On-the-job injury: What you need to know

Workplace safety

Each employer has a duty to provide a workplace that is free of known dangers that may harm employees. Like all workers, you have the right to working condi­tions that are free of known health and safety hazards.

Since accidents and injuries often occur unexpect­edly, the list below provides a series of actions to consider if you are harmed on the job, including seeking medical care, contacting the police and injury assis­tance. Amidst what may be chaos and confu­sion, it is essen­tial to care for the caregiver!

Obtain first aid.

Immediately report the injury to your supervisor and get relieved of duties, if necessary. #

  • Submit an employee injury/​accident report with the facts of the event.
  • Seek immediate support resources for stress debriefing and posttrau­matic counseling services, as needed. Consider accessing employee assis­tance program resources.

Submit an incident/​occurrence report. #

  • Describe what happened, provide event facts, consider a timeline, identify those involved.
  • Report all incidents and threats of workplace violence and share with coworkers at safety huddle; discuss ways to prevent similar events in the future.

Seek medical attention. #

  • Go to the emergency room or health‑care provider of your choice.
  • Inform the provider the injury is work-related and provide details of the injury.
  • If you provide a written injury state­ment to the provider, retain a copy for your file.
  • Request medical direc­tions in writing and follow all medical directions.
  • Obtain assis­tance from the provider to file a workers’ compen­sa­tion claim. (The claim will go through a review process for approval. If the claim is approved, Labor & Indus­tries or your self-insured employer will cover approved medical bills directly related to your injury.)
  • If care is needed beyond the first visit, ensure that the provider you are seeing is approved for future visits.

Keep a personal log of events. #

  • Track missed days of work, travel, out-of-pocket expenses, and daily details of your injury and circumstances.

Contact your union representative.

File a police report promptly. #

  • If you are a victim of work place violence (or another crime), you have the right to file a police report. (Your organi­za­tion will not do this for you.)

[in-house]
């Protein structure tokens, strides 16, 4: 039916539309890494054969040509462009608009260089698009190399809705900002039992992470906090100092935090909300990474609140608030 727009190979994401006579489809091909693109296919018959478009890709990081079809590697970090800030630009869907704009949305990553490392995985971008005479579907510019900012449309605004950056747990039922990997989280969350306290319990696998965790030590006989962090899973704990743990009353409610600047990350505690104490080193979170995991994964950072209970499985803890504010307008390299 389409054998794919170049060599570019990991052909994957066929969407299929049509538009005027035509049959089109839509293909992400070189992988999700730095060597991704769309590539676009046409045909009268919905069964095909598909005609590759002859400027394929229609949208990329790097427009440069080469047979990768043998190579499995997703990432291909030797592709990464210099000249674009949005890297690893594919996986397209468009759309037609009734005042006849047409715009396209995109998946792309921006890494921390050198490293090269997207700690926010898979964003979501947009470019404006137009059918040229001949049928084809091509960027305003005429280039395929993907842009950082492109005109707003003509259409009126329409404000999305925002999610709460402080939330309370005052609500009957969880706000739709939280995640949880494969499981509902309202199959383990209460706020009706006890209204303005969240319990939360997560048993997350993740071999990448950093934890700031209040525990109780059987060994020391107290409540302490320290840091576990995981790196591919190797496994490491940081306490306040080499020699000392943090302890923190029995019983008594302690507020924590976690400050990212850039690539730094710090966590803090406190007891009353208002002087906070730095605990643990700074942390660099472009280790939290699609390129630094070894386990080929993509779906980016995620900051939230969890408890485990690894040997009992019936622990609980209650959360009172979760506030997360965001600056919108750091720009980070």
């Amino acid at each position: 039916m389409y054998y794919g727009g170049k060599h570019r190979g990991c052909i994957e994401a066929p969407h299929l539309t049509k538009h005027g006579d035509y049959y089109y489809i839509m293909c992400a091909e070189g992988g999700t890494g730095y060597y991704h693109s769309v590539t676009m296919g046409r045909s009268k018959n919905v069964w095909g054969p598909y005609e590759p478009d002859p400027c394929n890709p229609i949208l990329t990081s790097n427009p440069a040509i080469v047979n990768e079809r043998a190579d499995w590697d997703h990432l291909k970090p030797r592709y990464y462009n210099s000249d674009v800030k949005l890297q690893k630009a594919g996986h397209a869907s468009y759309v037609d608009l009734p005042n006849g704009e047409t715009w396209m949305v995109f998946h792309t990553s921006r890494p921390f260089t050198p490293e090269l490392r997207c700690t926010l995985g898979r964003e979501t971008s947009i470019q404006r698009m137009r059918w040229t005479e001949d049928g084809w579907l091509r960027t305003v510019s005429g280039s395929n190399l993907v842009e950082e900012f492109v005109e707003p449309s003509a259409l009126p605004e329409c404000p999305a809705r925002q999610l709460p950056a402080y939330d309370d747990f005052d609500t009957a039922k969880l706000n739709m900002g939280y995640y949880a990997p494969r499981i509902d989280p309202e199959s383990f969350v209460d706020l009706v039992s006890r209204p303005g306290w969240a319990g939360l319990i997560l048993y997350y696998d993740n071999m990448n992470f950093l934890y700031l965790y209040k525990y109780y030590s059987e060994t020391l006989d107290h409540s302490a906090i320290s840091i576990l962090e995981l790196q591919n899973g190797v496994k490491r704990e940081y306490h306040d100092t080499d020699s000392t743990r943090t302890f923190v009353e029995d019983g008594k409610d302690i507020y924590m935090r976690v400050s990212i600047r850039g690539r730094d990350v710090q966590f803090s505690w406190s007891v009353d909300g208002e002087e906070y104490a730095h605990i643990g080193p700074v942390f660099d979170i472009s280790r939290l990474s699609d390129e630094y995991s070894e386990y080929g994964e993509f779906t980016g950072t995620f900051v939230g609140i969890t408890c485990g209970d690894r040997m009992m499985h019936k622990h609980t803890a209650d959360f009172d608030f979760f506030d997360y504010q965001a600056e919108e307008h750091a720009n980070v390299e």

• Both HIPAA and Washington state law allow the disclo­sure of Protected Health Infor­ma­tion (PHI) to a law enforce­ment official that the covered entity believes in good faith consti­tutes evidence of criminal conduct that occurred on the premises of the hospital. 45 CFR 164.512(f)(5); RCW 70.02.200 (1)(g).
  • Write down details of the event to create a report that is clear, accurate, factual and thorough. File the police report in person or by telephone (avoid electronic filing).
  • A law enforce­ment officer will inves­ti­gate and collect evidence about the reported event and will meet with you in person to finalize the report. Cooperate with law enforce­ment and provide evidence.
  • The police report is provided to the Prose­cuting Attorney’s office, where a deter­mi­na­tion is made on how to proceed. The prose­cuting attorney decides if there is suffi­cient evidence to prose­cute a crime.
  • Retain your case number to follow-up on the inves­ti­ga­tion and to obtain a copy of the report.

Seek Workers’ Compensation. #

  • Discuss missed work with your employer/​Workers’ Compen­sa­tion Representative.
  • Expect that the three consec­u­tive days of work immedi­ately following your injury will be consid­ered a waiting period. L&I or your self-insured employer typically won’t pay for these days, if they are the only ones you miss.
  • Refer to the Washington State Depart­ment of Labor & Indus­tries (lni​.wa​.gov) for additional infor­ma­tion on time-loss and wage replacement.